The world is aflame with anxiety about AI – everything from job losses to students using AI to cheat on papers, tests, perhaps even their Ph.D. theses. These are pressing ethical issues. Questions about AI should be studied and answered. However, we want to raise another concern. Although AI Detector pro is a best-in-class company dedicated to identifying AI-generated content, we also believe that AI is a tool like any other – we would never insist that humans not use the internet to pursue research. Our opinion is that educators should focus on setting clear boundaries for students so that AI can be used as an educational tool that enhances the academic experience.
First, investigate whether or not you already have a campus-wide policy around AI. If not, we recommend initiating a discussion with your administration as soon possible. Some universities are letting educators set their own policies, which means you will soon be fielding questions from students. Craft your classroom policy now and use their questions to clarify any grey zones. Introduce a discussion around AI on your first day and ask the students to submit their questions so you can figure out grey areas in your policies.
You can even let students know that your AI policy might be progressive and that you will provide them with changes as AI evolves. We assume you have the authority to do this, but this is why you need to figure out your institutional policy as quickly as possible. In general, we strongly recommend that policies around AI not be set in stone. AI tech is evolving so quickly that you should petition your administration for some leeway in modifying your classroom policy and revisit institutional policies at a regular cadence.
Second, never develop a classroom policy around a technology that you have never used. It’s the modern equivalent of saying your students can’t use the internet. We recommend the following 5-point plan for developing a classroom policy.
- Register for and try out ChatGPT: it works on a conversational style so ask it up to 3 questions that you want students to think about for your class. An example of how to talk to ChatGPT is asking it something like “should the British be held accountable for the Bengal Famine of 1943 as the ruling Colonial Power in India” or “should people from the past be held accountable for their racist beliefs?”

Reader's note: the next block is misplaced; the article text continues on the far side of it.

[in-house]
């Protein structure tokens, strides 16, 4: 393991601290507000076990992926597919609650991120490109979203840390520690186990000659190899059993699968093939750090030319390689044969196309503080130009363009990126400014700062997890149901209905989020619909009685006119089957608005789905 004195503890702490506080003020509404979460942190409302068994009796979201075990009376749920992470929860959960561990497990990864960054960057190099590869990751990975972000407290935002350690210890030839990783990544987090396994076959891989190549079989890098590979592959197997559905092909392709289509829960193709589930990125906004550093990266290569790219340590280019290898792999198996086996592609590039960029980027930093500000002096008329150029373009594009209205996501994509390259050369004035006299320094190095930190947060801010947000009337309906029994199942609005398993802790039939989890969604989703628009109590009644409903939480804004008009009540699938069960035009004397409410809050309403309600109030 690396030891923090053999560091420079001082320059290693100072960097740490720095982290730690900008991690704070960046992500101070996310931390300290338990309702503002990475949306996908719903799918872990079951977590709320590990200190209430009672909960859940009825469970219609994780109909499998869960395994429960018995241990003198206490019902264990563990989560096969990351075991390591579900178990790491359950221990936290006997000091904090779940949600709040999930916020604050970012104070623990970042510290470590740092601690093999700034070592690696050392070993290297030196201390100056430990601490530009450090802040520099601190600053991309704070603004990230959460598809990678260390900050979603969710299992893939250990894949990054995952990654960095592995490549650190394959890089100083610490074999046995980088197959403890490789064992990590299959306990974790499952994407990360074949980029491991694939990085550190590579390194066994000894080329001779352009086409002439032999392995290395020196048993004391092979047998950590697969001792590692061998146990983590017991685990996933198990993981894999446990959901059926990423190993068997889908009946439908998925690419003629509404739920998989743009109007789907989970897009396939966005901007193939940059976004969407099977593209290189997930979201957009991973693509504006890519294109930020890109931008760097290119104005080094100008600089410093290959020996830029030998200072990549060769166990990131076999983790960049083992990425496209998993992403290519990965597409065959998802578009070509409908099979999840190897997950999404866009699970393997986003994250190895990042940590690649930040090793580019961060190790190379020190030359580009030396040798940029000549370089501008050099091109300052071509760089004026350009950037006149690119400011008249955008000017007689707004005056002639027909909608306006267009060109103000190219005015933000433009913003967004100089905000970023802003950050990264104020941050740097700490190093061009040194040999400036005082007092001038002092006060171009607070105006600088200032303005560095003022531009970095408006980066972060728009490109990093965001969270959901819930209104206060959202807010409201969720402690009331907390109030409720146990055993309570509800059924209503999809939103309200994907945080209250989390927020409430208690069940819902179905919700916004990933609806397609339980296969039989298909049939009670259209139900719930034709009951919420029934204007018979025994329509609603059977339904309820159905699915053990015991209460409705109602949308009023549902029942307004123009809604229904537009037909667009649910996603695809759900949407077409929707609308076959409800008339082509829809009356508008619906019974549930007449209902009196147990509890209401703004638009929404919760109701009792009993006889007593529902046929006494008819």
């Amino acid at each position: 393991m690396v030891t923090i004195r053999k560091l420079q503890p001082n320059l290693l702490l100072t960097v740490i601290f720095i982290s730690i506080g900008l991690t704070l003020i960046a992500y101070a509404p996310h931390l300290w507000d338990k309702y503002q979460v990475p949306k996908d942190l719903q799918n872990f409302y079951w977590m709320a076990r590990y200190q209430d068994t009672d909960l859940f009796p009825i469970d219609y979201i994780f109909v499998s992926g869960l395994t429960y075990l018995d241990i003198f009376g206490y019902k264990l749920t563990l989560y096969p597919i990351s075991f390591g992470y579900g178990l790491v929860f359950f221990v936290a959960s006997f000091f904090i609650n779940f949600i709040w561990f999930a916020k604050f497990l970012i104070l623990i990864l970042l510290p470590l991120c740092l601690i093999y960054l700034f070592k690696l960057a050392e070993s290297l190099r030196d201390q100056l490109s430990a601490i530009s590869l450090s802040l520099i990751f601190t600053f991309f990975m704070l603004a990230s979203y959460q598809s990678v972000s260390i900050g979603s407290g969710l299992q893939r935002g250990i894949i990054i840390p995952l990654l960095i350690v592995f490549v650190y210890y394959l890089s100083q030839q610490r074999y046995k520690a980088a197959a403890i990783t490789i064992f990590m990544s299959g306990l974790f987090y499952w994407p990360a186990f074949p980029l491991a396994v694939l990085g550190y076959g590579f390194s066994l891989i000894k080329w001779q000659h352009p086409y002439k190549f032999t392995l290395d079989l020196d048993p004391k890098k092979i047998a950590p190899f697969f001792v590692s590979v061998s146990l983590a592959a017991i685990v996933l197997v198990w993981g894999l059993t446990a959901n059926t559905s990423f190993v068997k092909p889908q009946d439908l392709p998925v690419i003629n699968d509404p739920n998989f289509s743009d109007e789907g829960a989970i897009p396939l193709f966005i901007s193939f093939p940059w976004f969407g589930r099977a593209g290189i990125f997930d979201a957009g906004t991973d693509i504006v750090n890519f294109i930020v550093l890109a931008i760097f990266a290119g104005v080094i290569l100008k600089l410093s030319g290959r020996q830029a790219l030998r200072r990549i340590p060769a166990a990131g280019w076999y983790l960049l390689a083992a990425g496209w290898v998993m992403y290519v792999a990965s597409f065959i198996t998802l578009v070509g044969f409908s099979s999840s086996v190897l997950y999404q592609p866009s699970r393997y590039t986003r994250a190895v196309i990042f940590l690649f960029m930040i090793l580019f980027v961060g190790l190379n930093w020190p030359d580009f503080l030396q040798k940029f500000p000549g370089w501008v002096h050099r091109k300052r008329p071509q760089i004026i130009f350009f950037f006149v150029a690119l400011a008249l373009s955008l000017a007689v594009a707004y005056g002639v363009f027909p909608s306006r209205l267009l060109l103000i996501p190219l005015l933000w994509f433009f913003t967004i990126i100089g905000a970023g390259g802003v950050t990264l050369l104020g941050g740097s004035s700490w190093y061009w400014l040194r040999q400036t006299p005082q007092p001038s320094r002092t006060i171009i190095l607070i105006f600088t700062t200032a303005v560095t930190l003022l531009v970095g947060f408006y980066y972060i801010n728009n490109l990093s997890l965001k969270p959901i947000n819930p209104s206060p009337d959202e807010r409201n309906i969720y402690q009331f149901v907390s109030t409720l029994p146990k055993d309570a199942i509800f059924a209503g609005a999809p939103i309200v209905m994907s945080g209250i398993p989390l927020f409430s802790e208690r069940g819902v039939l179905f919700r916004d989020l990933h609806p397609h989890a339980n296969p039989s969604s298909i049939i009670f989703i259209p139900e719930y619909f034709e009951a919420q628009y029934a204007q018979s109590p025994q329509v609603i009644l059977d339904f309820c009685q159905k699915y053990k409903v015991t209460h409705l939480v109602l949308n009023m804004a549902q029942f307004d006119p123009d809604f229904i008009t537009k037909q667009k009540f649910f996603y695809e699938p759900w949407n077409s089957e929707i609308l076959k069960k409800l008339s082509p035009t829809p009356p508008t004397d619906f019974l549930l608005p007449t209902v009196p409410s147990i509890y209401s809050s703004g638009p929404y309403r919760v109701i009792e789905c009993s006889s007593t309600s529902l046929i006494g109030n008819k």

- Check out YouTube and search for how to evade AI Detection Tools: we are suggesting this just so you get a flavor of how quickly this technology is evolving. Don’t take it to heart or be discouraged. You are better off prepared and will write a fairer policy if you check this out. Try out the techniques and review the modified content before moving to Step 3.
- Evaluate the content the AI provides you (the first one and the revised content after you try out the techniques to evade detection). Be objective and write down your critique of the content itself. Is it simplistic? Do you want more citations? Do you expect a certain type of analysis to be present in the content? Be objective and don’t focus on the time it took for the AI to generate a response. Always think of ChatGPT as another version of the internet. It exists and will exist from now on so the best thing you can do is work with it in a way you think is fair to yourself and your students from a pedagogical standpoint. If you want your students to respect your policy it shouldn’t seem like it was biased with a “kids these days” attitude.
- Set clear guidelines for using ChatGPT as a tool: can students use it to generate a first draft that they will need to improve upon with more nuanced arguments? Can they use it to fact check their unique content or teach themselves something when they’ve missed class? If you can identify positive points to AI and explain the benefits and downsides to students and how they can utilize it to their benefit, they are more likely to abide by your classroom policy.